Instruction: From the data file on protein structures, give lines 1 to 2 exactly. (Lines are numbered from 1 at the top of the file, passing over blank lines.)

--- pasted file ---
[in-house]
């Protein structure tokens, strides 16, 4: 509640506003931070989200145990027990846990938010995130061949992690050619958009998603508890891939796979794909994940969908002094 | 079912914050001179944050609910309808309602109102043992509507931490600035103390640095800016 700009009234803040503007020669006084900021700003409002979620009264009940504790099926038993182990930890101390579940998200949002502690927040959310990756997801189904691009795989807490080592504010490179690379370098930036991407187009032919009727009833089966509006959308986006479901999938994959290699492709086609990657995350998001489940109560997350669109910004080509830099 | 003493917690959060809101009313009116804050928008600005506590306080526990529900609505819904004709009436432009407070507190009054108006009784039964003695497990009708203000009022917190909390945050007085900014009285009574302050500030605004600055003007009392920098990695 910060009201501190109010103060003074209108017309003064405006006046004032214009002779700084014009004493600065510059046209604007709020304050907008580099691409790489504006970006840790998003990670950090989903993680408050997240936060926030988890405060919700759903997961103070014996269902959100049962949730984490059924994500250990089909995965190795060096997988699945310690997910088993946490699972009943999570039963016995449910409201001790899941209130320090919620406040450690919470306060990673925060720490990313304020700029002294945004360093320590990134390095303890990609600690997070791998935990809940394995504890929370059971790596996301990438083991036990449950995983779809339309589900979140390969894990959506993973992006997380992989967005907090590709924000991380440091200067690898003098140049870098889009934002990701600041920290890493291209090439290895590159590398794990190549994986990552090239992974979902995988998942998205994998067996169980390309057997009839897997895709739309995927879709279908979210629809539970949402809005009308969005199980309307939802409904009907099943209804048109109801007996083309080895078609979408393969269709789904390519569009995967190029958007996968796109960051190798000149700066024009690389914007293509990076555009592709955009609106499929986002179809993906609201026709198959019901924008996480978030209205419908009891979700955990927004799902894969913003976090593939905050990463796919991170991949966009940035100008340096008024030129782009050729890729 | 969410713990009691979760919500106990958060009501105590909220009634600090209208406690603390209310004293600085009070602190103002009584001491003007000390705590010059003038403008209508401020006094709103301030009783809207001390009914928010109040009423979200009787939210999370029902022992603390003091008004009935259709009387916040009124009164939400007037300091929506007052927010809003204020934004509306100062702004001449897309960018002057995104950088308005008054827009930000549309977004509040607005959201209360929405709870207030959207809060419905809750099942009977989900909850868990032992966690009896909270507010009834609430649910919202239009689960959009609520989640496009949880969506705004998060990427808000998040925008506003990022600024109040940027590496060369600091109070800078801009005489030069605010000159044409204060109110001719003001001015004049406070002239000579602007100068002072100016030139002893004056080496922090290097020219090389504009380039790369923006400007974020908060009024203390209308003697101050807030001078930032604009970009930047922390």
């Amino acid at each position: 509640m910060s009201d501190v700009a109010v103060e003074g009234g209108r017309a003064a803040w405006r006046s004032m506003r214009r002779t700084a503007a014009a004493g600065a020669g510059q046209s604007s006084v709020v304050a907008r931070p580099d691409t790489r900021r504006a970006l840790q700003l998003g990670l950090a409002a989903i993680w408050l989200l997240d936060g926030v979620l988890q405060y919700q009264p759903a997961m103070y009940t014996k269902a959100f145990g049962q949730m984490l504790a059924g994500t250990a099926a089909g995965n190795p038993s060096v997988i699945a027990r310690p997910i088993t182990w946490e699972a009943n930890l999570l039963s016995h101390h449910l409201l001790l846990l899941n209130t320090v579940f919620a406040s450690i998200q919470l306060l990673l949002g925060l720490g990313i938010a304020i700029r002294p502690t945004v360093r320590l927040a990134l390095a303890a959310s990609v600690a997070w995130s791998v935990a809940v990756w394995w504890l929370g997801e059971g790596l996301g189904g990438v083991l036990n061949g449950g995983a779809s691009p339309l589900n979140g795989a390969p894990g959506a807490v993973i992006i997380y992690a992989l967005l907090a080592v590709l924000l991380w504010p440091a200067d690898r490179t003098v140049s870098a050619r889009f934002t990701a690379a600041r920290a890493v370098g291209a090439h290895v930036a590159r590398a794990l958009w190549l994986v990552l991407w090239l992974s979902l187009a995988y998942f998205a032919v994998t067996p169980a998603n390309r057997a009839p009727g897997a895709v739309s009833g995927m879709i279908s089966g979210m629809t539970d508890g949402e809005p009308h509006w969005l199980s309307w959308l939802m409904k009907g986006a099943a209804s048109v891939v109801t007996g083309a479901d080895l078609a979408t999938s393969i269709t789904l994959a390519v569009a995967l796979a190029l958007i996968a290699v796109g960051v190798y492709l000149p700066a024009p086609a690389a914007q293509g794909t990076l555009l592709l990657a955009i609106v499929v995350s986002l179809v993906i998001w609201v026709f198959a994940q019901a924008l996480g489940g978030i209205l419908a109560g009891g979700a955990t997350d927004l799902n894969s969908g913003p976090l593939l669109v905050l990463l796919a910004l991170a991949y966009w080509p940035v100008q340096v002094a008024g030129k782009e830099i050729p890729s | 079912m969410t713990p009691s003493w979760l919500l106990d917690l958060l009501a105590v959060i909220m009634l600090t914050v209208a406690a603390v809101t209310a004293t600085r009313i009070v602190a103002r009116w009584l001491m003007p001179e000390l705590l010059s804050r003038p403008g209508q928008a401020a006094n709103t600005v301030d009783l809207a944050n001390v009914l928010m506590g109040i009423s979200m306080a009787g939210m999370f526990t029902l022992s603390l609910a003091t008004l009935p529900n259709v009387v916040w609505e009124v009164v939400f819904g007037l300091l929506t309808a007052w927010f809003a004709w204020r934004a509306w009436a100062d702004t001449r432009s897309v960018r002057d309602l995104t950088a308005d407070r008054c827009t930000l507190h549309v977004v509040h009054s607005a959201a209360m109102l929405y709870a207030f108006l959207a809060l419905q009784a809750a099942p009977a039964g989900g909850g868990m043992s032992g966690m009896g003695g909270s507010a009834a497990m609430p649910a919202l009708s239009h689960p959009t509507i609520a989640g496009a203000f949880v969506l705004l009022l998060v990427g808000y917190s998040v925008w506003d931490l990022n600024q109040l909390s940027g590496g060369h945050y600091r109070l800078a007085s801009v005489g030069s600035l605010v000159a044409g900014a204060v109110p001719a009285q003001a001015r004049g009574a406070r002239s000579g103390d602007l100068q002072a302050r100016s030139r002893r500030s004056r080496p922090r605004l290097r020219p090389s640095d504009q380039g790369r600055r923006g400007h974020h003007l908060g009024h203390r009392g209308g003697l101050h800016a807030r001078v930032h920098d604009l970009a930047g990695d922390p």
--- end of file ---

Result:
[in-house]
């Protein structure tokens, strides 16, 4: 509640506003931070989200145990027990846990938010995130061949992690050619958009998603508890891939796979794909994940969908002094 | 079912914050001179944050609910309808309602109102043992509507931490600035103390640095800016 700009009234803040503007020669006084900021700003409002979620009264009940504790099926038993182990930890101390579940998200949002502690927040959310990756997801189904691009795989807490080592504010490179690379370098930036991407187009032919009727009833089966509006959308986006479901999938994959290699492709086609990657995350998001489940109560997350669109910004080509830099 | 003493917690959060809101009313009116804050928008600005506590306080526990529900609505819904004709009436432009407070507190009054108006009784039964003695497990009708203000009022917190909390945050007085900014009285009574302050500030605004600055003007009392920098990695 910060009201501190109010103060003074209108017309003064405006006046004032214009002779700084014009004493600065510059046209604007709020304050907008580099691409790489504006970006840790998003990670950090989903993680408050997240936060926030988890405060919700759903997961103070014996269902959100049962949730984490059924994500250990089909995965190795060096997988699945310690997910088993946490699972009943999570039963016995449910409201001790899941209130320090919620406040450690919470306060990673925060720490990313304020700029002294945004360093320590990134390095303890990609600690997070791998935990809940394995504890929370059971790596996301990438083991036990449950995983779809339309589900979140390969894990959506993973992006997380992989967005907090590709924000991380440091200067690898003098140049870098889009934002990701600041920290890493291209090439290895590159590398794990190549994986990552090239992974979902995988998942998205994998067996169980390309057997009839897997895709739309995927879709279908979210629809539970949402809005009308969005199980309307939802409904009907099943209804048109109801007996083309080895078609979408393969269709789904390519569009995967190029958007996968796109960051190798000149700066024009690389914007293509990076555009592709955009609106499929986002179809993906609201026709198959019901924008996480978030209205419908009891979700955990927004799902894969913003976090593939905050990463796919991170991949966009940035100008340096008024030129782009050729890729 | 969410713990009691979760919500106990958060009501105590909220009634600090209208406690603390209310004293600085009070602190103002009584001491003007000390705590010059003038403008209508401020006094709103301030009783809207001390009914928010109040009423979200009787939210999370029902022992603390003091008004009935259709009387916040009124009164939400007037300091929506007052927010809003204020934004509306100062702004001449897309960018002057995104950088308005008054827009930000549309977004509040607005959201209360929405709870207030959207809060419905809750099942009977989900909850868990032992966690009896909270507010009834609430649910919202239009689960959009609520989640496009949880969506705004998060990427808000998040925008506003990022600024109040940027590496060369600091109070800078801009005489030069605010000159044409204060109110001719003001001015004049406070002239000579602007100068002072100016030139002893004056080496922090290097020219090389504009380039790369923006400007974020908060009024203390209308003697101050807030001078930032604009970009930047922390």